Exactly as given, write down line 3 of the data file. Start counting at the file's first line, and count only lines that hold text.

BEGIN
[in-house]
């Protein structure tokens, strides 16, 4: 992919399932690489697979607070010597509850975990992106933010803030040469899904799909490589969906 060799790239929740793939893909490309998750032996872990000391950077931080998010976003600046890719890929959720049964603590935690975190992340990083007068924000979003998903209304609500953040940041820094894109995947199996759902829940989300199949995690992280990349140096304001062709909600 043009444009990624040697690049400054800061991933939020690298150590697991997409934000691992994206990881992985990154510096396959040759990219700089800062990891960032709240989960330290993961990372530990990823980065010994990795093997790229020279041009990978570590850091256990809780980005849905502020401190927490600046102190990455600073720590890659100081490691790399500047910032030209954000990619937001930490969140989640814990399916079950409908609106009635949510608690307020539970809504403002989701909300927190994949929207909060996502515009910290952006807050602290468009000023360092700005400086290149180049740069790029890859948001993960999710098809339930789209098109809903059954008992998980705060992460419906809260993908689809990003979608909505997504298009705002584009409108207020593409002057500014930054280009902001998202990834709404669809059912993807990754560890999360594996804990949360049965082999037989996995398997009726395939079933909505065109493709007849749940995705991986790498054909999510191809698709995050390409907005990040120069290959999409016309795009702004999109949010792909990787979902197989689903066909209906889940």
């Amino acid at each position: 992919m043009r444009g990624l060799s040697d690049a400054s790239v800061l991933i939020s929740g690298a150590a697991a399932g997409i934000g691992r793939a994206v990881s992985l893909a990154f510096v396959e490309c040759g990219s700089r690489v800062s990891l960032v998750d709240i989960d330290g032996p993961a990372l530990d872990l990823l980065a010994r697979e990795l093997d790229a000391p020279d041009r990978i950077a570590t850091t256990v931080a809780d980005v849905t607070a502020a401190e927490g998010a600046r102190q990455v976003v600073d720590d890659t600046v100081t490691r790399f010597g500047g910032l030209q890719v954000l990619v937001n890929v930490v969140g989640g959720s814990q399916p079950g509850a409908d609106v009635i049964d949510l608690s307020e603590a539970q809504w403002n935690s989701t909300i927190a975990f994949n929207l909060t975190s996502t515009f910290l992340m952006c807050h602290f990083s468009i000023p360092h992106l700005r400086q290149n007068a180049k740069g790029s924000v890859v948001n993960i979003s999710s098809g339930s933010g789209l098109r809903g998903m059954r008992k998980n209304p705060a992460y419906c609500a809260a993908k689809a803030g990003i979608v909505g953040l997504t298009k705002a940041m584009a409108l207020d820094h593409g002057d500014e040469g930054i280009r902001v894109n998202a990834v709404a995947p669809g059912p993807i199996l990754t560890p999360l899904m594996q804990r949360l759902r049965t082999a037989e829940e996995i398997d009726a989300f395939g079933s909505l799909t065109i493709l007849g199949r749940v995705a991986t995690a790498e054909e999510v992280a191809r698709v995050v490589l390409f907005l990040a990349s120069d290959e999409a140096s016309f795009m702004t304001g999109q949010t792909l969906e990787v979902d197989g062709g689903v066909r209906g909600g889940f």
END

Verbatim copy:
């Amino acid at each position: 992919m043009r444009g990624l060799s040697d690049a400054s790239v800061l991933i939020s929740g690298a150590a697991a399932g997409i934000g691992r793939a994206v990881s992985l893909a990154f510096v396959e490309c040759g990219s700089r690489v800062s990891l960032v998750d709240i989960d330290g032996p993961a990372l530990d872990l990823l980065a010994r697979e990795l093997d790229a000391p020279d041009r990978i950077a570590t850091t256990v931080a809780d980005v849905t607070a502020a401190e927490g998010a600046r102190q990455v976003v600073d720590d890659t600046v100081t490691r790399f010597g500047g910032l030209q890719v954000l990619v937001n890929v930490v969140g989640g959720s814990q399916p079950g509850a409908d609106v009635i049964d949510l608690s307020e603590a539970q809504w403002n935690s989701t909300i927190a975990f994949n929207l909060t975190s996502t515009f910290l992340m952006c807050h602290f990083s468009i000023p360092h992106l700005r400086q290149n007068a180049k740069g790029s924000v890859v948001n993960i979003s999710s098809g339930s933010g789209l098109r809903g998903m059954r008992k998980n209304p705060a992460y419906c609500a809260a993908k689809a803030g990003i979608v909505g953040l997504t298009k705002a940041m584009a409108l207020d820094h593409g002057d500014e040469g930054i280009r902001v894109n998202a990834v709404a995947p669809g059912p993807i199996l990754t560890p999360l899904m594996q804990r949360l759902r049965t082999a037989e829940e996995i398997d009726a989300f395939g079933s909505l799909t065109i493709l007849g199949r749940v995705a991986t995690a790498e054909e999510v992280a191809r698709v995050v490589l390409f907005l990040a990349s120069d290959e999409a140096s016309f795009m702004t304001g999109q949010t792909l969906e990787v979902d197989g062709g689903v066909r209906g909600g889940f």